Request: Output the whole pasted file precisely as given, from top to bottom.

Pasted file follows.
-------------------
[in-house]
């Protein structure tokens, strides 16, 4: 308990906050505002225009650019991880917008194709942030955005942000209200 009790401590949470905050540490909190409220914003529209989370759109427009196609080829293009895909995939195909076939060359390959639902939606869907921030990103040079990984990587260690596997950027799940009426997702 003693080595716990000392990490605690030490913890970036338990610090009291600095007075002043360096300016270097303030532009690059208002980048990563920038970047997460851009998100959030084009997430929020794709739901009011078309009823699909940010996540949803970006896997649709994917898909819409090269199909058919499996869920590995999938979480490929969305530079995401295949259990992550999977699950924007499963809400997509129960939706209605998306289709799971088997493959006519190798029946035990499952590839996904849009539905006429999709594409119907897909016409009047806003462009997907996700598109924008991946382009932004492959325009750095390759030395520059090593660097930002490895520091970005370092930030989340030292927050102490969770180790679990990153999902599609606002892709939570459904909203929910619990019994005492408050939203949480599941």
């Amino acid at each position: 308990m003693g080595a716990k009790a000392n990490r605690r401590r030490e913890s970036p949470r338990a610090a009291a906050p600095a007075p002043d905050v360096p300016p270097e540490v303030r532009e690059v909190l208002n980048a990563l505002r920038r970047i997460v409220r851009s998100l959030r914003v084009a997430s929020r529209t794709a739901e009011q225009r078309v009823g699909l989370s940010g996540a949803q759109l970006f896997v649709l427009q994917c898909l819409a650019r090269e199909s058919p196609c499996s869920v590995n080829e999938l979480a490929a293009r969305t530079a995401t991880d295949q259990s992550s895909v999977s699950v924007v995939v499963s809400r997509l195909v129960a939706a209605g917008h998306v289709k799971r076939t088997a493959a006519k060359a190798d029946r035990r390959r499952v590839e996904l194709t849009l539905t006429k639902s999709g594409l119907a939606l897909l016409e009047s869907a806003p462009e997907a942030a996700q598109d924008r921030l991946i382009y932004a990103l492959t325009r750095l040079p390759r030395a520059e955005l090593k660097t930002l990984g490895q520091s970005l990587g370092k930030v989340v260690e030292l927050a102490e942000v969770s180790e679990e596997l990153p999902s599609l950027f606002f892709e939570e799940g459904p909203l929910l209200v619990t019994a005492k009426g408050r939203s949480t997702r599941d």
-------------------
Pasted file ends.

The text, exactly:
[in-house]
């Protein structure tokens, strides 16, 4: 308990906050505002225009650019991880917008194709942030955005942000209200 009790401590949470905050540490909190409220914003529209989370759109427009196609080829293009895909995939195909076939060359390959639902939606869907921030990103040079990984990587260690596997950027799940009426997702 003693080595716990000392990490605690030490913890970036338990610090009291600095007075002043360096300016270097303030532009690059208002980048990563920038970047997460851009998100959030084009997430929020794709739901009011078309009823699909940010996540949803970006896997649709994917898909819409090269199909058919499996869920590995999938979480490929969305530079995401295949259990992550999977699950924007499963809400997509129960939706209605998306289709799971088997493959006519190798029946035990499952590839996904849009539905006429999709594409119907897909016409009047806003462009997907996700598109924008991946382009932004492959325009750095390759030395520059090593660097930002490895520091970005370092930030989340030292927050102490969770180790679990990153999902599609606002892709939570459904909203929910619990019994005492408050939203949480599941």
């Amino acid at each position: 308990m003693g080595a716990k009790a000392n990490r605690r401590r030490e913890s970036p949470r338990a610090a009291a906050p600095a007075p002043d905050v360096p300016p270097e540490v303030r532009e690059v909190l208002n980048a990563l505002r920038r970047i997460v409220r851009s998100l959030r914003v084009a997430s929020r529209t794709a739901e009011q225009r078309v009823g699909l989370s940010g996540a949803q759109l970006f896997v649709l427009q994917c898909l819409a650019r090269e199909s058919p196609c499996s869920v590995n080829e999938l979480a490929a293009r969305t530079a995401t991880d295949q259990s992550s895909v999977s699950v924007v995939v499963s809400r997509l195909v129960a939706a209605g917008h998306v289709k799971r076939t088997a493959a006519k060359a190798d029946r035990r390959r499952v590839e996904l194709t849009l539905t006429k639902s999709g594409l119907a939606l897909l016409e009047s869907a806003p462009e997907a942030a996700q598109d924008r921030l991946i382009y932004a990103l492959t325009r750095l040079p390759r030395a520059e955005l090593k660097t930002l990984g490895q520091s970005l990587g370092k930030v989340v260690e030292l927050a102490e942000v969770s180790e679990e596997l990153p999902s599609l950027f606002f892709e939570e799940g459904p909203l929910l209200v619990t019994a005492k009426g408050r939203s949480t997702r599941d």